You might think that having a good amount of product reviews is just a general ecommerce best practice, and this is true, but product reviews on the Amazon Marketplace – an ecommerce sales channel with its own unique set of rules – play a significant and multifaceted role in overall sales performance.

In the scope of Amazon selling strategy, feedback management is going to be an area where you can differentiate yourself on the ultra-competitive Marketplace. In this case, product reviews will affect both your productDiscoverability and product Buyability.

Let’s dive into the greater impact of Amazon product reviews on Marketplace selling performance and how you should be thinking about Amazon product feedback management as a significant aspect of overall strategy:

Product Feedback Affects Listing Discoverability

Search filters are an integral part of product Discoverability on Amazon, and one of the most prominently placed filters for any given search is “Avg. Customer Review” (a.k.a. product feedback). Any Amazon customer will attest that one of Amazon’s best value props is that it’s a hub for many unbiased customer reviews, and so they’ll often search using this filter.

amazon-product-reviews-serp

If you think of product Discoverability as “Amazon SEO,” the goal is for your products to receive better exposure on the Amazon SERP and show up for relevant search queries.  And so a given ASIN will become less discoverable if it A) does not have any product reviews and B) if it doesn’t have a positive review rating.

Product Feedback Affects Listing Buyability

Amazon product pages are no exception to the conversion rate optimization (CRO) best practice of including a lot of product reviews on an ecommerce product page. Social proof is a powerful purchase decision influence and customer reviews often contain information not covered in the product features or description.

amazon-product-reviews-detail-page

On a given Amazon product detail page, you can implement your own CRO best practices through investing in optimizing your product content and/or attaining product reviews. Both will allow the shopper to better make an informed purchase decision.

So while product reviews affect both the Amazon SERP and the Amazon detail page, it doesn’t always make sense for a seller to prioritize feedback management.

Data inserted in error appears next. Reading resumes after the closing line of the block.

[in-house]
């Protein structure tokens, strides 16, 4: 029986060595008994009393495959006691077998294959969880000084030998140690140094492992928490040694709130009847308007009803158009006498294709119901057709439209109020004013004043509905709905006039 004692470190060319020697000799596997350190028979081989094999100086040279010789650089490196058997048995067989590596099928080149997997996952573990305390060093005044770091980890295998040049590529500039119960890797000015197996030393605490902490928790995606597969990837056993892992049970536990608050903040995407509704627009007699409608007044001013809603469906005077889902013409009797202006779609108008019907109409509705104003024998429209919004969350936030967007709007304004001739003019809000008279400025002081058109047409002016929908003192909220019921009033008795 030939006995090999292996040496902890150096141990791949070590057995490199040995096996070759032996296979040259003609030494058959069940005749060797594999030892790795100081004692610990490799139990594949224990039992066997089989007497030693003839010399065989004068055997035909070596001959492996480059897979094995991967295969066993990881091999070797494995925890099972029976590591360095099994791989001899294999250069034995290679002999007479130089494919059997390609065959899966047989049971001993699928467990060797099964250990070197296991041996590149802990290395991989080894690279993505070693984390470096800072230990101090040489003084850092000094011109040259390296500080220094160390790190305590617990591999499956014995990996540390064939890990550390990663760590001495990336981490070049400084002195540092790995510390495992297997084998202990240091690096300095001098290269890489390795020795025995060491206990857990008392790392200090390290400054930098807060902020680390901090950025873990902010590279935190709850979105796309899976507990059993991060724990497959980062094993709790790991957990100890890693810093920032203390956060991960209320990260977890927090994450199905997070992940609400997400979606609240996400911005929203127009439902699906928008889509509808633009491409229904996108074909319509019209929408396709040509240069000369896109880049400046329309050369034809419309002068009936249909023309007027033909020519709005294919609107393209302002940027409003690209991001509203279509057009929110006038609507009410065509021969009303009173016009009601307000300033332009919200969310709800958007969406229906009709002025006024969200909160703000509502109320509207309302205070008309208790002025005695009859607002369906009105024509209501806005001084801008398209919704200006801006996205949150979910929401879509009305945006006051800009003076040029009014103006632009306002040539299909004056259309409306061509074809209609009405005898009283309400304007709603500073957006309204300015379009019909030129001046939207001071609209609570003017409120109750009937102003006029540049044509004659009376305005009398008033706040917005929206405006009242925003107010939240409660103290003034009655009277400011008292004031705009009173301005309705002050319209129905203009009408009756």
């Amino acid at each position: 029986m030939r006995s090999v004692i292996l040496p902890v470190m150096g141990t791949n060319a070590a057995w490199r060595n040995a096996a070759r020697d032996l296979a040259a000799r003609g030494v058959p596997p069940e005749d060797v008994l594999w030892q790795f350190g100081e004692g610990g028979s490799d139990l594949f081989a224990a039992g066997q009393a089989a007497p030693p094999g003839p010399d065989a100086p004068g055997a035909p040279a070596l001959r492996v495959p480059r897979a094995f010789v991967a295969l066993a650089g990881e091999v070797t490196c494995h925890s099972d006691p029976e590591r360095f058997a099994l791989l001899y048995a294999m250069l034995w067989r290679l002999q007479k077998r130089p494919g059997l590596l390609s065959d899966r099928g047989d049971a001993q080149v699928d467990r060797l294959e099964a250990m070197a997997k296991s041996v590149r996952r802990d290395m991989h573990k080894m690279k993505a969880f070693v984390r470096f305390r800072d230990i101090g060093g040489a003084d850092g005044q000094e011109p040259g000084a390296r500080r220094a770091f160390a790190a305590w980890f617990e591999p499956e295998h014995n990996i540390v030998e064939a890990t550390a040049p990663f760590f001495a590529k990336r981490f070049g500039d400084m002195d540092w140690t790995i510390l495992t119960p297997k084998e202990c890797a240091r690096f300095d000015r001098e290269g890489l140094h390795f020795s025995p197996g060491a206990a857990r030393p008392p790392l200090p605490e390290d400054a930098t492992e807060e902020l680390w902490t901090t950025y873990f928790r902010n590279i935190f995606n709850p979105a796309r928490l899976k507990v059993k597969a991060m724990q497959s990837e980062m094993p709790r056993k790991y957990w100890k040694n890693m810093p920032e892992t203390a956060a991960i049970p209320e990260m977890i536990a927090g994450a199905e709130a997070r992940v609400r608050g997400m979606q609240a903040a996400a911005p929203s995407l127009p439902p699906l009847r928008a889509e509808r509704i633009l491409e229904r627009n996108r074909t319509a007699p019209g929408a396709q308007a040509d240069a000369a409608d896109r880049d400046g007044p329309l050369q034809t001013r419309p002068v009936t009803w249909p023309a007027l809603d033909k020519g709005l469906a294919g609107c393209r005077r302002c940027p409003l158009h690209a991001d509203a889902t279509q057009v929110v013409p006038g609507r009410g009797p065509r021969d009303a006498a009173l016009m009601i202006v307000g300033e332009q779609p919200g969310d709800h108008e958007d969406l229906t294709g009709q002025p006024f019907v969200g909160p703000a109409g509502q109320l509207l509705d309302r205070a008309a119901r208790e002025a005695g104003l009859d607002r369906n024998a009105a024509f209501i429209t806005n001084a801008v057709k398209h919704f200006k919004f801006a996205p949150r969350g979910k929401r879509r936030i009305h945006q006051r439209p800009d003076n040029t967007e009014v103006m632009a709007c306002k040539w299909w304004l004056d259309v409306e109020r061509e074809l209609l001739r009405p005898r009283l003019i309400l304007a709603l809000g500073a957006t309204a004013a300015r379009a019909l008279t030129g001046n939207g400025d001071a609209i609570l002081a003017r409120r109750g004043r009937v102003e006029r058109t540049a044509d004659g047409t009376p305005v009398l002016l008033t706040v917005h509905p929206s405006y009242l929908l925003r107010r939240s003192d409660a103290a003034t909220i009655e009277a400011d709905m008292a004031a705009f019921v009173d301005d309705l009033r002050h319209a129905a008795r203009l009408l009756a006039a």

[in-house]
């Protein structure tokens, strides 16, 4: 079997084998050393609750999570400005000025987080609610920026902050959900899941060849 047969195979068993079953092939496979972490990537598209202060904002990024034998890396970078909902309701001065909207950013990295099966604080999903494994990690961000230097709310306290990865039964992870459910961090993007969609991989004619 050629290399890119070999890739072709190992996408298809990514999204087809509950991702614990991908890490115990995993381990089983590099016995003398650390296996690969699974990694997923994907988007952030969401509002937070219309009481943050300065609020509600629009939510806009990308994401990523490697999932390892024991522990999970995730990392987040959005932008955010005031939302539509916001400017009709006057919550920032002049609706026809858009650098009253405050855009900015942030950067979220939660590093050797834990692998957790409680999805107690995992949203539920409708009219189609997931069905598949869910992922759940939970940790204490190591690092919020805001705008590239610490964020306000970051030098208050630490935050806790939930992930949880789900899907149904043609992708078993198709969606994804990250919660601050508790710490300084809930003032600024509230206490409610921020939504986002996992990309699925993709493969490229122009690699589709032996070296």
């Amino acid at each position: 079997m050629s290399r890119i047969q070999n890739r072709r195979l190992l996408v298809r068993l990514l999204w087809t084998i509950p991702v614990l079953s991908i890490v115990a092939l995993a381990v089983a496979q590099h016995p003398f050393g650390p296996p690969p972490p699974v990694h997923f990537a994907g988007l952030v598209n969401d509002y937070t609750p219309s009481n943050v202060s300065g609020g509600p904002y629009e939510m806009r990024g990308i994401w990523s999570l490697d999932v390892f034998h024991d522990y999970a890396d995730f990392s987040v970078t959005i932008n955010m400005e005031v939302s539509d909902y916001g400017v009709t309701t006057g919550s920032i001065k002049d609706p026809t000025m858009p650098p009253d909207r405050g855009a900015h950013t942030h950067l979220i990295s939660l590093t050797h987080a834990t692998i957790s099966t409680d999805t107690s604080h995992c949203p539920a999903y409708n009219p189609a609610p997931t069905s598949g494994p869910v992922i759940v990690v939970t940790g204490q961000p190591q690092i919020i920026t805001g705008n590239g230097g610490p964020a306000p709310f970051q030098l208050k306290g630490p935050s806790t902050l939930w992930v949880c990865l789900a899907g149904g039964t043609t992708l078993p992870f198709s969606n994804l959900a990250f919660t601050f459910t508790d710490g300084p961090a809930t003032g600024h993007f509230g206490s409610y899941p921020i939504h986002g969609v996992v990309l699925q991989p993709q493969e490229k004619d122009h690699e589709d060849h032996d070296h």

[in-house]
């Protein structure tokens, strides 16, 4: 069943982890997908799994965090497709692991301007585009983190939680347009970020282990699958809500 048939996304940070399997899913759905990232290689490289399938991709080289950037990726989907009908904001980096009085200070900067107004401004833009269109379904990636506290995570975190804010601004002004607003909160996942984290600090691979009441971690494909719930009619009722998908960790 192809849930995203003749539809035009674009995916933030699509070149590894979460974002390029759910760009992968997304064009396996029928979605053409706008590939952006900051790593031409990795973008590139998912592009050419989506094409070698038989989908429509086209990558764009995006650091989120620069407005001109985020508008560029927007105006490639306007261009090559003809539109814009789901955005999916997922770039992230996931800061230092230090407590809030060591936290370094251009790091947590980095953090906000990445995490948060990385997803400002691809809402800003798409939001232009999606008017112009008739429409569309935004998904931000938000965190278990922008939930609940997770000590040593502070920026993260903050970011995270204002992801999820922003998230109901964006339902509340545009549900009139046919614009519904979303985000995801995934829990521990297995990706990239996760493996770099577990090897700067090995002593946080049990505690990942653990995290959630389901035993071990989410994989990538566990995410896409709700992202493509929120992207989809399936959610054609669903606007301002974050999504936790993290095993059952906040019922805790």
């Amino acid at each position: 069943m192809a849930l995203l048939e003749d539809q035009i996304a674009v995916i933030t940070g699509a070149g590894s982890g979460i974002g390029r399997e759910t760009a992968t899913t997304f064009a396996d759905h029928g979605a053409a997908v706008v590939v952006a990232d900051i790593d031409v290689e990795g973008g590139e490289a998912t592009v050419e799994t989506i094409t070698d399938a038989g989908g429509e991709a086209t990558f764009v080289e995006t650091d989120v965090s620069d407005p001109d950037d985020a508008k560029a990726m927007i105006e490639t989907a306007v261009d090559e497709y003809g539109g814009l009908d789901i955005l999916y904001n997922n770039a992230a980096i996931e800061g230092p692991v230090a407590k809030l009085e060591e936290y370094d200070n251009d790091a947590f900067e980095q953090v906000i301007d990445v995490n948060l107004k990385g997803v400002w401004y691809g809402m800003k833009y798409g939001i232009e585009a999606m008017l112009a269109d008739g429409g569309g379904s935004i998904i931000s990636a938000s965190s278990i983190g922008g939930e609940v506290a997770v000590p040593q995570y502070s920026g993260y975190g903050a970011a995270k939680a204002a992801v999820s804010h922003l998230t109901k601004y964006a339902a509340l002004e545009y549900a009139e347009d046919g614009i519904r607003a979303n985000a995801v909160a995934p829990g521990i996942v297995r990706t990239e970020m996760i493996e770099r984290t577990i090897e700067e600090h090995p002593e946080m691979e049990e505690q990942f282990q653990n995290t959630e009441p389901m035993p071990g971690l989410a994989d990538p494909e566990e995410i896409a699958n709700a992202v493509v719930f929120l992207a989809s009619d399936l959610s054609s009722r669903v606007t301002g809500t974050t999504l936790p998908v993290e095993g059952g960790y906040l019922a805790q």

When to Invest Resources into Product Feedback Management

Whether you’re focusing on increasing the Discoverability of a given ASIN (increase sessions) or driving more conversions on a product detail page (increase orders), there’s really only 2 very similar scenarios where it makes sense to invest resources into accumulating product reviews (of course, with the hopes that these reviews will be positive):

1)You’re the only seller for an ASIN, presumably because you’re the manufacturer

2)You have very high Buy Box ownership share for a given ASIN

In both cases, your Buy Box ownership share will be 100% or close to it. This means that your offer will be front and center when a shopper transfers from the SERP to the product detail page. You can see how it would be illogical to pay a feedback management company to accumulate reviews for you if your offer isn’t the one showing up most of the time, even if that product is one of your top-performers. You don’t want to implement CRO best practices for your competitor.

All things said, product feedback management is almost a secondary aspect of “Amazon optimization,” meaning it shouldn’t be the first thing you focus on when implementing a sophisticated, professional seller strategy. For a better understanding of this idea, the white paper Product Discoverability on Amazon dives into how sellers can formulate a comprehensive strategy around driving sessions while the white paper Product Buyability on Amazon dives into driving orders via improving Buy Box share.


In this 5-part series on Amazon product and seller reviews, we’ll dive into analyses on feedback management for the Amazon Marketplace:

 

 

The Ultimate Guide to Amazon SEO

Optimize Your Product Listings to Rank Organically
 

About the AuthorJon Gregoire is the Director of Demand Generation at CPC Strategy. Jon heads up email marketing, content strategy, co-marketing, and revenue cycle efficiency. A UC San Diego grad, Jon is a Chicago native and full-time San Diego tourist. He enjoys Bear Grylls-like backpacking trips, archery, weekend getaways in Southern California, watching his beloved Chicago Bears, and bidaily coffee consumption. Want to pitch a story? Reach out directly at jon(at)cpcstrategy.com. See all posts by this author here.